China's good start in wooing Southeast Asia
Beijing's pledge to deepen its relationship with Southeast Asia has been followed by prompt and decisive action. Within days of President Xi Jinping telling the Asia Pacific Economic Co-operation forum in Bali that China and the region needed one another to prosper, Premier li Keqiang this week signed a series of deals with one-time enemy Vietnam aimed at building a strategic partnership. Among the agreements was one to jointly develop resources in the contested South China Sea. The moves go a way to proving to Asians apprehensive about growing Chinese might that their northern neighbour is serious about its promise of a peaceful rise.
Li's visits to Vietnam, Thailand and the East Asia Summit in Brunei and Xi's to the Apec meeting, Indonesia and Malaysia were part of a charm offensive China has embarked on to win over Southeast Asians. The US and Japan are also vying for influence in the region and their efforts have been strengthened by wariness over China's intensions. In the 10th year of a strategic partnership with the 10-member Association of Southeast Asian nations, Li announced it was time to upgrade relations by boosting economic links and settling disputes. He proposed a treaty of friendship.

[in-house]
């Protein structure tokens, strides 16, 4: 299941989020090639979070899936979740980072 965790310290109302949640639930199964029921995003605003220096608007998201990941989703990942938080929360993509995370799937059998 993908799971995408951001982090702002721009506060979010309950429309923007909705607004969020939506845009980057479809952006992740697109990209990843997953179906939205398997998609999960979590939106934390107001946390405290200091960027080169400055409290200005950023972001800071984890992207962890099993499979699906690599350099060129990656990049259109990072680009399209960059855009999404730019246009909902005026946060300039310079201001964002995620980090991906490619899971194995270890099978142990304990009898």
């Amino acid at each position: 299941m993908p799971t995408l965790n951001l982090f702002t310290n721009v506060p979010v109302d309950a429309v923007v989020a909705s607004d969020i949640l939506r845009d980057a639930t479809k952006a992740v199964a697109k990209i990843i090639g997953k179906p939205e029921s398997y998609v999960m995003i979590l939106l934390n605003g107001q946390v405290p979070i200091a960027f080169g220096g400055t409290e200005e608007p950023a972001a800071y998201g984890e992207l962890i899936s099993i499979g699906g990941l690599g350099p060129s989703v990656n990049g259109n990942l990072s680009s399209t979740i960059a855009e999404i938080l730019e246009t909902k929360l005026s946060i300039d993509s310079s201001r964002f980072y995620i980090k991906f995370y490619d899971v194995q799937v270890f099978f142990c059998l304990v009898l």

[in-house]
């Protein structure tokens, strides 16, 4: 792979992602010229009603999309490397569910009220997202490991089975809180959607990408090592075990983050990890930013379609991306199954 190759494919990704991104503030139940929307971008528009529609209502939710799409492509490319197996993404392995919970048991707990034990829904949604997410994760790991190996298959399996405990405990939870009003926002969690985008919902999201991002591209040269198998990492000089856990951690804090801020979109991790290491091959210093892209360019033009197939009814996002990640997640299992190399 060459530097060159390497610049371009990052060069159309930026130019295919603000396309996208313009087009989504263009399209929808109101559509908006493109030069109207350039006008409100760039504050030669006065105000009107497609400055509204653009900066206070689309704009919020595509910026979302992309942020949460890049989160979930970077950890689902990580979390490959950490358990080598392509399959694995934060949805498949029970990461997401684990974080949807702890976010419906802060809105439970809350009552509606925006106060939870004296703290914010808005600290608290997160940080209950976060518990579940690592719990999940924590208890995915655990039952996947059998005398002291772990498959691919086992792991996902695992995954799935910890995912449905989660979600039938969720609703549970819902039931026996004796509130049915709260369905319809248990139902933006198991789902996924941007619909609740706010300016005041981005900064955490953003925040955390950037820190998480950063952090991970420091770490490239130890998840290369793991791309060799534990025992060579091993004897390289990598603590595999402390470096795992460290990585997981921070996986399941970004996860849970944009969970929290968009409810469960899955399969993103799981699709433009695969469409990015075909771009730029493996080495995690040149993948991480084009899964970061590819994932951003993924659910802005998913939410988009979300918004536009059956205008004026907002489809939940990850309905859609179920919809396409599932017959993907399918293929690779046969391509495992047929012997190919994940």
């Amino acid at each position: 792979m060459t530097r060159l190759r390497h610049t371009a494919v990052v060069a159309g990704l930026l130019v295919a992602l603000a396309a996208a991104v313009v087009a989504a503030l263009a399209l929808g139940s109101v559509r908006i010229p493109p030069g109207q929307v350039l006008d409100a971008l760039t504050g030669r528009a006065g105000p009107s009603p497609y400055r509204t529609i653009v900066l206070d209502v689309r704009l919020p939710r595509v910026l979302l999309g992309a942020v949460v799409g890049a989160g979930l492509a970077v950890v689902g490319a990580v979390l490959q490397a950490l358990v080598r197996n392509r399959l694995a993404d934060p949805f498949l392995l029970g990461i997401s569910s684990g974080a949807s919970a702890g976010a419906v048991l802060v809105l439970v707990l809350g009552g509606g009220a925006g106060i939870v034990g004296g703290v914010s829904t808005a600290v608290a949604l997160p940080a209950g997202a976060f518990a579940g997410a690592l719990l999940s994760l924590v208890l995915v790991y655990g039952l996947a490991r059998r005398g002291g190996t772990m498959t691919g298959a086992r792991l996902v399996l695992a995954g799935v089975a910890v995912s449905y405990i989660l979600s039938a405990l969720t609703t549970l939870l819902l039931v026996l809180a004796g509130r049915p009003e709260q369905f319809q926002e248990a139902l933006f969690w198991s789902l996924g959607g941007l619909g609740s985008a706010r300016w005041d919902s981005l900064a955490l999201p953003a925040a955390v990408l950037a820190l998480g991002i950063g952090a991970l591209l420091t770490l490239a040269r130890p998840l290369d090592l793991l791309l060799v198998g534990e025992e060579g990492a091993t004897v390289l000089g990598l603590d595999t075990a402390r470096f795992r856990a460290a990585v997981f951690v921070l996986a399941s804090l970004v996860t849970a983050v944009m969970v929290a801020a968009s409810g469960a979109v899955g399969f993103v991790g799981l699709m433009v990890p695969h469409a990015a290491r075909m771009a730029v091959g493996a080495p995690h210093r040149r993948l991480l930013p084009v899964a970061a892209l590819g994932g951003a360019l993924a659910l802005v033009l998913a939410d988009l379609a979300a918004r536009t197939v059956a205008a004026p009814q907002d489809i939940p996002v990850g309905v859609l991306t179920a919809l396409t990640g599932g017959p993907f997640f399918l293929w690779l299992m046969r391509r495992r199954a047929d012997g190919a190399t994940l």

That may seem unlikely for countries like Vietnam, which has had strained relations with Beijing since a border war in 1979. In March, a Chinese patrol vessel fired on a Vietnamese fishing boat and in May, Vietnamese Prime Minister Nguyen Tan Dung warned that miscalculations over the South China Sea could harm trade and have global consequences. But Xi's administration has recently adopted a softer tone and the deals struck in talks between Li and his counterpart in Hanoi reflected its effectiveness. Beyond the resource-sharing pact, billions of dollars in trade and investment deals were signed.
Economic growth is the driver for China's strategy, but making an extra effort to resolve sources of potential conflict is also necessary. China has got off to a good start and the aproach it has adopted must be nurtured and strengthened.